a breakfast serial

One bite-sized story every morning to uplift, motivate, or provoke thought.

the nutty professor

< by Jill >

It was my junior year at UW-Madison, and I needed one more science class. I poured over the class listings, searching for something easy but possibly interesting. Physics? No. Zoology? Eeeh. Botany? Sure. Whatever.

On the first day of class, I slid into the back row. The lecture hall was pitch black and deadly still. Then, a loud KA-CHUNK broke the silence and gave rise to a soft whooshing. Gradually, two spotlights fanned out onto parallel theater-size screens, revealing images that had to be dialed into focus.

A slide show? Seriously? I rolled my eyes at nothing and slunk deeper in my chair.

And then I noticed him: a stout old man fussing over the slide reel. Grey hair rose like wisps of smoke above his head, fluttering in the back-blow of the projector. He muttered to himself, just loudly enough to reveal his accent.

Ha! A crazy old Brit. This should be interesting.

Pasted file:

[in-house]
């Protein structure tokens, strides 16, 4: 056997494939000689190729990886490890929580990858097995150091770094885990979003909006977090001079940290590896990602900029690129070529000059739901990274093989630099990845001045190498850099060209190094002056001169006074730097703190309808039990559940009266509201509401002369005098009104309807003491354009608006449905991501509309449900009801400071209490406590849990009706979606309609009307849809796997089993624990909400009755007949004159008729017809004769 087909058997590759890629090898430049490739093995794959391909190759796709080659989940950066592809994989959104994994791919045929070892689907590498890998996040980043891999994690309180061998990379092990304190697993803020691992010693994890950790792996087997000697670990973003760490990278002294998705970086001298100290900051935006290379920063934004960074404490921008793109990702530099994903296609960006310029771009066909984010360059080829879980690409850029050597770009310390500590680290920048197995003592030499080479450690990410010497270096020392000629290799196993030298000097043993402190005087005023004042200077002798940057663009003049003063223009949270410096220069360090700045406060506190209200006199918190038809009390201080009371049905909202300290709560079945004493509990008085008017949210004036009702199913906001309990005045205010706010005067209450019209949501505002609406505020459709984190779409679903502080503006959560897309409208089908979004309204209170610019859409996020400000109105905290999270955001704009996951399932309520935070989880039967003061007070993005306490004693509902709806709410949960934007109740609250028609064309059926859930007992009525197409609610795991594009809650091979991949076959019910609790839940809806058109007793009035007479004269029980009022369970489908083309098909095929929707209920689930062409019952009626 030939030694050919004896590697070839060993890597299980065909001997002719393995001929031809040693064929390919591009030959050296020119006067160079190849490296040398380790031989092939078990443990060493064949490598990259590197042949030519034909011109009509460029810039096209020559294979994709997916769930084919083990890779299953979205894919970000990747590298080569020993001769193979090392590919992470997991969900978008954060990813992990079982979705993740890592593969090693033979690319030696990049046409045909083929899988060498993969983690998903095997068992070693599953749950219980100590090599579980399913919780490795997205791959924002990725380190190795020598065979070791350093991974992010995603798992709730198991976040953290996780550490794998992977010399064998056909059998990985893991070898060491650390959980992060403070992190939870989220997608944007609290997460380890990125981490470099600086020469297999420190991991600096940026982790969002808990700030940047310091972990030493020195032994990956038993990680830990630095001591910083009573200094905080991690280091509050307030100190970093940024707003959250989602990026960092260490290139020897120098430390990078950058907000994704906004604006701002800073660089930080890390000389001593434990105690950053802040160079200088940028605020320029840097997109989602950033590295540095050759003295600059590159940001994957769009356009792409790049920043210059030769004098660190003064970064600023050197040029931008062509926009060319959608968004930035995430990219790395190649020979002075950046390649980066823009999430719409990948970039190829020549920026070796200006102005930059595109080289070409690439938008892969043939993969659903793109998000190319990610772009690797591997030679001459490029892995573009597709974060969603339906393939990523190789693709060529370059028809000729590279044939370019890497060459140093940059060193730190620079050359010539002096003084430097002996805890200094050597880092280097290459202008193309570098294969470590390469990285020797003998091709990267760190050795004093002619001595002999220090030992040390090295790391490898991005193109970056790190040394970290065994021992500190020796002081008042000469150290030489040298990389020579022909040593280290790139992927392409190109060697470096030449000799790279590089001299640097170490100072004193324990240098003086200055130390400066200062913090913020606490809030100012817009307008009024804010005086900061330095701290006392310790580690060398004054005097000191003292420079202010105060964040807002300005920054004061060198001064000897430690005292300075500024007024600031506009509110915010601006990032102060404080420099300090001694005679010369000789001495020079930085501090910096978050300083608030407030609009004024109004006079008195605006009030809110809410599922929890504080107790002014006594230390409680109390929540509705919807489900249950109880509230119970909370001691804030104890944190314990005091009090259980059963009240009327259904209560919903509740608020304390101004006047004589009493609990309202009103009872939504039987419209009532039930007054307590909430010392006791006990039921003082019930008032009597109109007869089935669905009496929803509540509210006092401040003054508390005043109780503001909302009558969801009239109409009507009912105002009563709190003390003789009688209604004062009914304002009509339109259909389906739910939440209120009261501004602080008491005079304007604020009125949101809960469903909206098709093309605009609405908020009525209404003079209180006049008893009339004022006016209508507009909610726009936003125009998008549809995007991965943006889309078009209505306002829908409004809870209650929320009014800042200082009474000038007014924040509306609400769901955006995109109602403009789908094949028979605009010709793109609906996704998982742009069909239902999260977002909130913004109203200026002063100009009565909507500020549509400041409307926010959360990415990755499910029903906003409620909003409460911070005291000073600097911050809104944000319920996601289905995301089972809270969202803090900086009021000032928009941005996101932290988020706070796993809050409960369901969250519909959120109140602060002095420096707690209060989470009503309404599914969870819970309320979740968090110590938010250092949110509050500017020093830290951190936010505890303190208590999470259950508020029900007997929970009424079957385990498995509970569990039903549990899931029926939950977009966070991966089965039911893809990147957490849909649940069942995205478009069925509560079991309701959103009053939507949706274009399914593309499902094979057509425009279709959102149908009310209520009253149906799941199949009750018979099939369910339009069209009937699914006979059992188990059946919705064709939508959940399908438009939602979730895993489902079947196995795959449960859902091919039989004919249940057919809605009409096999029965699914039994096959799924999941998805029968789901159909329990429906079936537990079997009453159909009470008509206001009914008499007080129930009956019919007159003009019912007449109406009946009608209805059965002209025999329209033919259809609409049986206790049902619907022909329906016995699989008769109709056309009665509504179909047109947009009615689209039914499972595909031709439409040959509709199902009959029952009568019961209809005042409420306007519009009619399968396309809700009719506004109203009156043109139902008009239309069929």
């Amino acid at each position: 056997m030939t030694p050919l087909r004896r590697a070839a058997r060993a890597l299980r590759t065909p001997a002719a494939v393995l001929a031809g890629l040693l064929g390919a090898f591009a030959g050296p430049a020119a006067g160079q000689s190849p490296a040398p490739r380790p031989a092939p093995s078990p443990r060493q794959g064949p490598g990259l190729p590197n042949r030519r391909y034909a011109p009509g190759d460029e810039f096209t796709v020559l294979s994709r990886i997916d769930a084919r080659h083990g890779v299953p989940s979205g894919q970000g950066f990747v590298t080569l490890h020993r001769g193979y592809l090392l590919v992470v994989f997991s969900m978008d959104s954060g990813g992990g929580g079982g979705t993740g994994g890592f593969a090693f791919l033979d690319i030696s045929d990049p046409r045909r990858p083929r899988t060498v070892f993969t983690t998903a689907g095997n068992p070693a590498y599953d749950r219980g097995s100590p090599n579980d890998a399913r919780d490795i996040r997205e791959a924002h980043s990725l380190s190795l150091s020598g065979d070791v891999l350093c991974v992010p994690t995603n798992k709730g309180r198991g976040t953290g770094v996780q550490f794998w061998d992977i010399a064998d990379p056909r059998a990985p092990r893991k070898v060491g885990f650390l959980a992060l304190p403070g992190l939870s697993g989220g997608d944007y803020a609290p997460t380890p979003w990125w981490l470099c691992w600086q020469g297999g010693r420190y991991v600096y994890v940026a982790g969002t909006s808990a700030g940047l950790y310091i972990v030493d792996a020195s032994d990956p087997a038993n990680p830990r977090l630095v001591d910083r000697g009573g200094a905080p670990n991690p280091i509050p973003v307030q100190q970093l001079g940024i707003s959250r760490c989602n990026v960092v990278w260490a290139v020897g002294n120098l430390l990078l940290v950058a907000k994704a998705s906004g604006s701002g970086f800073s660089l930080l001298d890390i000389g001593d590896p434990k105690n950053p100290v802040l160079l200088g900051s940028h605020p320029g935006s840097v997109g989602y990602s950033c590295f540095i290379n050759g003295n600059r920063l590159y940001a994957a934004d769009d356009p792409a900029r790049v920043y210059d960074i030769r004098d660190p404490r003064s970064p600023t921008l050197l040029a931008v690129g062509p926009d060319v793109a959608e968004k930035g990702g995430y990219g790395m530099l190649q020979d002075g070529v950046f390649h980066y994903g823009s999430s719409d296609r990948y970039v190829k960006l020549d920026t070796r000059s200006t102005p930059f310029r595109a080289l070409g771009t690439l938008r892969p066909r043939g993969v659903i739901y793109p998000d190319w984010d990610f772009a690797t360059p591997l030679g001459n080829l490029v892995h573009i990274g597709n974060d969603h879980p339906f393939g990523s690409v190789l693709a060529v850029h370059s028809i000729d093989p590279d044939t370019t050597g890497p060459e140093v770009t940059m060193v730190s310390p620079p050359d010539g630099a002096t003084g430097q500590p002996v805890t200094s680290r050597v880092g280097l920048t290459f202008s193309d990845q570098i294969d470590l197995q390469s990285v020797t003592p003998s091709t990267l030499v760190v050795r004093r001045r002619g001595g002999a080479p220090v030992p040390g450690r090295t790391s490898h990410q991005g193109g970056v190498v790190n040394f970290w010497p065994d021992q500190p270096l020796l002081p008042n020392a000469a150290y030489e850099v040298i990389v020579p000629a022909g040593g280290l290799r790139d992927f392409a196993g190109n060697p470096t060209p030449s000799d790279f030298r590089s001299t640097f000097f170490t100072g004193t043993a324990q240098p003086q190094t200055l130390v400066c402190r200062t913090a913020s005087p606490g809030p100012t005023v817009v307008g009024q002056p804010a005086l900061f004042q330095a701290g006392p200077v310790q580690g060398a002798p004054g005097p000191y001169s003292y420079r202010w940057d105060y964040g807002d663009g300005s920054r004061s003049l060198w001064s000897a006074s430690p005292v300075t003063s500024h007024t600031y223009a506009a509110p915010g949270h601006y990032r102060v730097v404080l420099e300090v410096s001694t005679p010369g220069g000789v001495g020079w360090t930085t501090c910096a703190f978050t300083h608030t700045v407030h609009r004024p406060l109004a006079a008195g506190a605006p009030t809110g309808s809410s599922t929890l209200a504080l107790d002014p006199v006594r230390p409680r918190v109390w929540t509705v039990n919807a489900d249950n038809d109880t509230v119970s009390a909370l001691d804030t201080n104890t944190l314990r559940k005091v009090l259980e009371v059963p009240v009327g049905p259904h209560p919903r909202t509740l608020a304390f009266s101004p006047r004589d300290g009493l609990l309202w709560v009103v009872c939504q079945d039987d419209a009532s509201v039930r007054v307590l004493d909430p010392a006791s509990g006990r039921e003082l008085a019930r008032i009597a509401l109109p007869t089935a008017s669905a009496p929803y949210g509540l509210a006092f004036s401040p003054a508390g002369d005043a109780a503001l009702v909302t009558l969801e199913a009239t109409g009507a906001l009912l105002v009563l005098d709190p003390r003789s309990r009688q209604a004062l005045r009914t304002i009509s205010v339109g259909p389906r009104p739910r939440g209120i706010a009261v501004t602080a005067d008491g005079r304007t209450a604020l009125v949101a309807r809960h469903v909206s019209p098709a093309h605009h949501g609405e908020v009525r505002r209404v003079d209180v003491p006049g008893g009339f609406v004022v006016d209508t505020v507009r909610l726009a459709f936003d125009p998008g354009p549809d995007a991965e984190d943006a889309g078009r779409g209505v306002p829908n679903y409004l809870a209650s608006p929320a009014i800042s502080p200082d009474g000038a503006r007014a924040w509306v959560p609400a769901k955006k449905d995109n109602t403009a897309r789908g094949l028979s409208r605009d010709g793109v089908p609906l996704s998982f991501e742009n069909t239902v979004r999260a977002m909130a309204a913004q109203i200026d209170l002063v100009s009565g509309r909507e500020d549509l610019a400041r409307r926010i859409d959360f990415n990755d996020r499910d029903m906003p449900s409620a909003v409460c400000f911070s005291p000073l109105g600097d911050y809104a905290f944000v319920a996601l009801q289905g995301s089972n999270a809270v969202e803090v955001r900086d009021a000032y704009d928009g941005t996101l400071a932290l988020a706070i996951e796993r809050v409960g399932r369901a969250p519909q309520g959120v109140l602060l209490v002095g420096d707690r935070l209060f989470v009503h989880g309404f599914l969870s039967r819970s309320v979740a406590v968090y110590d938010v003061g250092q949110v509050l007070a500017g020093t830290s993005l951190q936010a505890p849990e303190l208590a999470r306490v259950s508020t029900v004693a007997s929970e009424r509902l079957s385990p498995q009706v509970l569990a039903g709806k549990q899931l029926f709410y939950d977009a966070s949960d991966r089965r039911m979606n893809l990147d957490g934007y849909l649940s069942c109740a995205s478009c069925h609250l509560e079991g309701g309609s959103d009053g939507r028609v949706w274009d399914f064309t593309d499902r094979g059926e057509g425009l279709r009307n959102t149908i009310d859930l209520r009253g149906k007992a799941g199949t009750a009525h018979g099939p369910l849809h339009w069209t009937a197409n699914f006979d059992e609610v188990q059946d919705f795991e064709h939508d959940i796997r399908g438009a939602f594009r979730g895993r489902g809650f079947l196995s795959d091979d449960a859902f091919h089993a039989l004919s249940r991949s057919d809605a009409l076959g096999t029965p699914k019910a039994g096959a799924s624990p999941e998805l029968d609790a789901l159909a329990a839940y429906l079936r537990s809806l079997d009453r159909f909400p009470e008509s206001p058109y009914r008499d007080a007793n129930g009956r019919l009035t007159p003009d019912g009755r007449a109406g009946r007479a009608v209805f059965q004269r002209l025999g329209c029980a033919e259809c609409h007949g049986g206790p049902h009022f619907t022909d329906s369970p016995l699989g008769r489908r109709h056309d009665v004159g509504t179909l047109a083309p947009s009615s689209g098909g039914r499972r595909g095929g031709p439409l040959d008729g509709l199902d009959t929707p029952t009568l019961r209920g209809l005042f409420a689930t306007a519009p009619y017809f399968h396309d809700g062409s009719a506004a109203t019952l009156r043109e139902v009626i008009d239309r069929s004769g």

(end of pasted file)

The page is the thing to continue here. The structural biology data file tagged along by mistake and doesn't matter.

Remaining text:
Then he took command and started teaching. The slides whirred by — ka-chunk, ka-chunk, ka-chunk — each one revealing some abstract concept tenuously related to the next — teosinte, Jeffersonian politics, alkaloids in potatoes. I thought botany was about flowers?

Professor Allen spoke hastily, elucidating the slides with passion and resolve. He never consulted notes; never paused to regroup. Lectures spilled from his soul as sweat beaded on his forehead. And as a result, I listened. For the first time in my college career, I really listened. And lo! I learned. I really learned.

At times, he looked unhinged and sounded nuts. Beyond that, his methods were completely victorian. But to this day, no professor stands out, whether as a personality or as an educator, like professor Timothy F.H. Allen.

As he said in our final lecture, “We’re not designed to be well-adjusted. We’re designed to be problem-solving.”

Professor  Timothy F.H. Allen in his younger years.
Photo from http://www.botany.wisc.edu


  bravesmartbold wrote @

I love nutty professors. There’s always something to be learned through passion. Beautiful remembrance.

  Larry Who wrote @

He probably fit well into the U of W campus…the school I wanted to attend, but instead went to Univ. of Illinois.

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